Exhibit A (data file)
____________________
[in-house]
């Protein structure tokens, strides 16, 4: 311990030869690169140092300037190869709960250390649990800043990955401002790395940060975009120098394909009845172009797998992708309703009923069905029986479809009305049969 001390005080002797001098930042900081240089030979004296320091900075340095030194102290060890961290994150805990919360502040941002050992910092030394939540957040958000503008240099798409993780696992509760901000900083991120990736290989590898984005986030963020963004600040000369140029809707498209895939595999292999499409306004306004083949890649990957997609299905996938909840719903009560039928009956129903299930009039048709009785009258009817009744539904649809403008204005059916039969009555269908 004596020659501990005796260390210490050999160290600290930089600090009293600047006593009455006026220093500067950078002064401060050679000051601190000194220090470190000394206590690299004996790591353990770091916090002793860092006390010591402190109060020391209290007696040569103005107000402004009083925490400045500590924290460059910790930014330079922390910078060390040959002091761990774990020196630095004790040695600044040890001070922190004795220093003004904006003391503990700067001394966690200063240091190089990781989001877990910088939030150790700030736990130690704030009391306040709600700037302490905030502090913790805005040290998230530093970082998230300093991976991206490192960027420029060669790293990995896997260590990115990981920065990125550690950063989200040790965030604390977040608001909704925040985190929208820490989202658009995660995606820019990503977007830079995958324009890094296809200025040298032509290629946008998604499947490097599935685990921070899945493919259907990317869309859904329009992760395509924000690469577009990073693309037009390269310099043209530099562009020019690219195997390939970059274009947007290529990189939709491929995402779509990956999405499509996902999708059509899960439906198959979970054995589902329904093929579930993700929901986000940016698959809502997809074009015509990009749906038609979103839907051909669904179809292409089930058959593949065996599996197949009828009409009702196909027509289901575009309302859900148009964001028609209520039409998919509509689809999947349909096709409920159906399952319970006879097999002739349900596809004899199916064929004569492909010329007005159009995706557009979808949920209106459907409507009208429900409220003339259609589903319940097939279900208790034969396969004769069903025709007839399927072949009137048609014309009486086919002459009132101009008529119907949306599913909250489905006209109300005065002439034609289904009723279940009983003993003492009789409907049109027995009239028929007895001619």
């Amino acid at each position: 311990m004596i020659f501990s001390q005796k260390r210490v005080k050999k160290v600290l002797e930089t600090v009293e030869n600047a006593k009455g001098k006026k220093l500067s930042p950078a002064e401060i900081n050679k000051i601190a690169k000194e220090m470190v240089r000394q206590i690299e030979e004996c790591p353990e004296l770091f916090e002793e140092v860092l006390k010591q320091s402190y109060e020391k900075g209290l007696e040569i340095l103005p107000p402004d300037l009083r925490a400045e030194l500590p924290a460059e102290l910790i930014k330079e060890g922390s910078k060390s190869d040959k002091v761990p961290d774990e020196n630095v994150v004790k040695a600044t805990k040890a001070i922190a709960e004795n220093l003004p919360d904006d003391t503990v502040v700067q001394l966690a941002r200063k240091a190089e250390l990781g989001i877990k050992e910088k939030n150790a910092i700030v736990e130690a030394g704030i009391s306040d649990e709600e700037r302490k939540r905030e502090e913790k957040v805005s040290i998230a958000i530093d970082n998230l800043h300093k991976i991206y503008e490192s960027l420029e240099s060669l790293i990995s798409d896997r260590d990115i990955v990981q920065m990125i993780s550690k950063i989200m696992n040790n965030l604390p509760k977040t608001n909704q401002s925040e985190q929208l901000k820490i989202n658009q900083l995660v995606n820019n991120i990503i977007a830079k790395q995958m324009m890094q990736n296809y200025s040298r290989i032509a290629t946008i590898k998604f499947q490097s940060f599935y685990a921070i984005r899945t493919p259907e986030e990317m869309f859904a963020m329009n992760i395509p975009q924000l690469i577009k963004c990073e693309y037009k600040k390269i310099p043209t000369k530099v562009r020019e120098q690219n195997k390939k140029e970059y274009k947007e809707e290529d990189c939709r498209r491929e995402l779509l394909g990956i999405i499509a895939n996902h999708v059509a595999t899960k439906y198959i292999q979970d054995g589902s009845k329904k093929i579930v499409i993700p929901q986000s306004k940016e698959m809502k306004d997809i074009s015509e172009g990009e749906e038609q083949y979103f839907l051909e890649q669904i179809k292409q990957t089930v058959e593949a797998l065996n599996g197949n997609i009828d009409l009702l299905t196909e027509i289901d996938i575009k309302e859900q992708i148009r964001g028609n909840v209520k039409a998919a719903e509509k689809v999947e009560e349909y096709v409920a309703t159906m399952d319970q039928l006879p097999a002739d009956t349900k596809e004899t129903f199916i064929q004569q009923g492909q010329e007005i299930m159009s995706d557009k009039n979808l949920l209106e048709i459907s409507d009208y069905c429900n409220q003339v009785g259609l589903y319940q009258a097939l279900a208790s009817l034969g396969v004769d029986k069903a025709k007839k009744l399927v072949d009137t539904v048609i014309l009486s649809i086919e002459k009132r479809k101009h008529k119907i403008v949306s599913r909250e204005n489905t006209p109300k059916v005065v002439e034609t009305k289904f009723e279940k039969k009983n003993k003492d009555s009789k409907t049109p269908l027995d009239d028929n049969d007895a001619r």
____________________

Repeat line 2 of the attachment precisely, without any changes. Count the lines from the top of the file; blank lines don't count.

């Protein structure tokens, strides 16, 4: 311990030869690169140092300037190869709960250390649990800043990955401002790395940060975009120098394909009845172009797998992708309703009923069905029986479809009305049969 001390005080002797001098930042900081240089030979004296320091900075340095030194102290060890961290994150805990919360502040941002050992910092030394939540957040958000503008240099798409993780696992509760901000900083991120990736290989590898984005986030963020963004600040000369140029809707498209895939595999292999499409306004306004083949890649990957997609299905996938909840719903009560039928009956129903299930009039048709009785009258009817009744539904649809403008204005059916039969009555269908 004596020659501990005796260390210490050999160290600290930089600090009293600047006593009455006026220093500067950078002064401060050679000051601190000194220090470190000394206590690299004996790591353990770091916090002793860092006390010591402190109060020391209290007696040569103005107000402004009083925490400045500590924290460059910790930014330079922390910078060390040959002091761990774990020196630095004790040695600044040890001070922190004795220093003004904006003391503990700067001394966690200063240091190089990781989001877990910088939030150790700030736990130690704030009391306040709600700037302490905030502090913790805005040290998230530093970082998230300093991976991206490192960027420029060669790293990995896997260590990115990981920065990125550690950063989200040790965030604390977040608001909704925040985190929208820490989202658009995660995606820019990503977007830079995958324009890094296809200025040298032509290629946008998604499947490097599935685990921070899945493919259907990317869309859904329009992760395509924000690469577009990073693309037009390269310099043209530099562009020019690219195997390939970059274009947007290529990189939709491929995402779509990956999405499509996902999708059509899960439906198959979970054995589902329904093929579930993700929901986000940016698959809502997809074009015509990009749906038609979103839907051909669904179809292409089930058959593949065996599996197949009828009409009702196909027509289901575009309302859900148009964001028609209520039409998919509509689809999947349909096709409920159906399952319970006879097999002739349900596809004899199916064929004569492909010329007005159009995706557009979808949920209106459907409507009208429900409220003339259609589903319940097939279900208790034969396969004769069903025709007839399927072949009137048609014309009486086919002459009132101009008529119907949306599913909250489905006209109300005065002439034609289904009723279940009983003993003492009789409907049109027995009239028929007895001619």